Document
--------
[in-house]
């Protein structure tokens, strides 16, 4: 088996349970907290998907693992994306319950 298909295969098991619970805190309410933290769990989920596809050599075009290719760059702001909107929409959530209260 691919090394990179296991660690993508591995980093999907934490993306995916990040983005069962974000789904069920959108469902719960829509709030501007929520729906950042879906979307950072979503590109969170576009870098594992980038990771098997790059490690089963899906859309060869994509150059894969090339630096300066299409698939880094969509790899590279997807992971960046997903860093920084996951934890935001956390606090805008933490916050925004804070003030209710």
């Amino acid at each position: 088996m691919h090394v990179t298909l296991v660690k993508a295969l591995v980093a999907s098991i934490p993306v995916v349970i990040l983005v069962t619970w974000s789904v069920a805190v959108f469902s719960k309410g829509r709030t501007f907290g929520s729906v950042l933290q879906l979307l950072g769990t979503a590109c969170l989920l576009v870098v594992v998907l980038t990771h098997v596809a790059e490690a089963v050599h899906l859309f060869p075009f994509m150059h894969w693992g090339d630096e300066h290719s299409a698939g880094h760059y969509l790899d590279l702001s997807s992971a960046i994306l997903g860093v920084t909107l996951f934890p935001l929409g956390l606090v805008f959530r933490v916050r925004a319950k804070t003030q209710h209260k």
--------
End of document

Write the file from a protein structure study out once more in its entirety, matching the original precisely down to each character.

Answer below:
[in-house]
């Protein structure tokens, strides 16, 4: 088996349970907290998907693992994306319950 298909295969098991619970805190309410933290769990989920596809050599075009290719760059702001909107929409959530209260 691919090394990179296991660690993508591995980093999907934490993306995916990040983005069962974000789904069920959108469902719960829509709030501007929520729906950042879906979307950072979503590109969170576009870098594992980038990771098997790059490690089963899906859309060869994509150059894969090339630096300066299409698939880094969509790899590279997807992971960046997903860093920084996951934890935001956390606090805008933490916050925004804070003030209710």
């Amino acid at each position: 088996m691919h090394v990179t298909l296991v660690k993508a295969l591995v980093a999907s098991i934490p993306v995916v349970i990040l983005v069962t619970w974000s789904v069920a805190v959108f469902s719960k309410g829509r709030t501007f907290g929520s729906v950042l933290q879906l979307l950072g769990t979503a590109c969170l989920l576009v870098v594992v998907l980038t990771h098997v596809a790059e490690a089963v050599h899906l859309f060869p075009f994509m150059h894969w693992g090339d630096e300066h290719s299409a698939g880094h760059y969509l790899d590279l702001s997807s992971a960046i994306l997903g860093v920084t909107l996951f934890p935001l929409g956390l606090v805008f959530r933490v916050r925004a319950k804070t003030q209710h209260k």